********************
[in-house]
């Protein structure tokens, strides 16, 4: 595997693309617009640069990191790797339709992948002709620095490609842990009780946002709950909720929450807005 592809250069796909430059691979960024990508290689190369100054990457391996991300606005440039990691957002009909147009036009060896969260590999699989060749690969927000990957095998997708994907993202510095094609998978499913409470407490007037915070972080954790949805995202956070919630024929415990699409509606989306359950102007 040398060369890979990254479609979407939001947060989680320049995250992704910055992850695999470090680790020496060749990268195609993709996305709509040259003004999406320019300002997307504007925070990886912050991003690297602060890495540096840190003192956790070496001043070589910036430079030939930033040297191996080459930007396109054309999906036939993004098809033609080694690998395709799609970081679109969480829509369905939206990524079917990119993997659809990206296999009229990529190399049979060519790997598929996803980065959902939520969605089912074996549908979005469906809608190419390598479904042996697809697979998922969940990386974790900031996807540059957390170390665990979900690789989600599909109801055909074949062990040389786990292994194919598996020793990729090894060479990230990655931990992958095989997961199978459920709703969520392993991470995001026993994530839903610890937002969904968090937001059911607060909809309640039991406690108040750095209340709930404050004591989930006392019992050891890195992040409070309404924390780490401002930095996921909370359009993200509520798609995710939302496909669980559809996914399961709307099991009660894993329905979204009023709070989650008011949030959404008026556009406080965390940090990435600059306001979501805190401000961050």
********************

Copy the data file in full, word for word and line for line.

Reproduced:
[in-house]
């Protein structure tokens, strides 16, 4: 595997693309617009640069990191790797339709992948002709620095490609842990009780946002709950909720929450807005 592809250069796909430059691979960024990508290689190369100054990457391996991300606005440039990691957002009909147009036009060896969260590999699989060749690969927000990957095998997708994907993202510095094609998978499913409470407490007037915070972080954790949805995202956070919630024929415990699409509606989306359950102007 040398060369890979990254479609979407939001947060989680320049995250992704910055992850695999470090680790020496060749990268195609993709996305709509040259003004999406320019300002997307504007925070990886912050991003690297602060890495540096840190003192956790070496001043070589910036430079030939930033040297191996080459930007396109054309999906036939993004098809033609080694690998395709799609970081679109969480829509369905939206990524079917990119993997659809990206296999009229990529190399049979060519790997598929996803980065959902939520969605089912074996549908979005469906809608190419390598479904042996697809697979998922969940990386974790900031996807540059957390170390665990979900690789989600599909109801055909074949062990040389786990292994194919598996020793990729090894060479990230990655931990992958095989997961199978459920709703969520392993991470995001026993994530839903610890937002969904968090937001059911607060909809309640039991406690108040750095209340709930404050004591989930006392019992050891890195992040409070309404924390780490401002930095996921909370359009993200509520798609995710939302496909669980559809996914399961709307099991009660894993329905979204009023709070989650008011949030959404008026556009406080965390940090990435600059306001979501805190401000961050």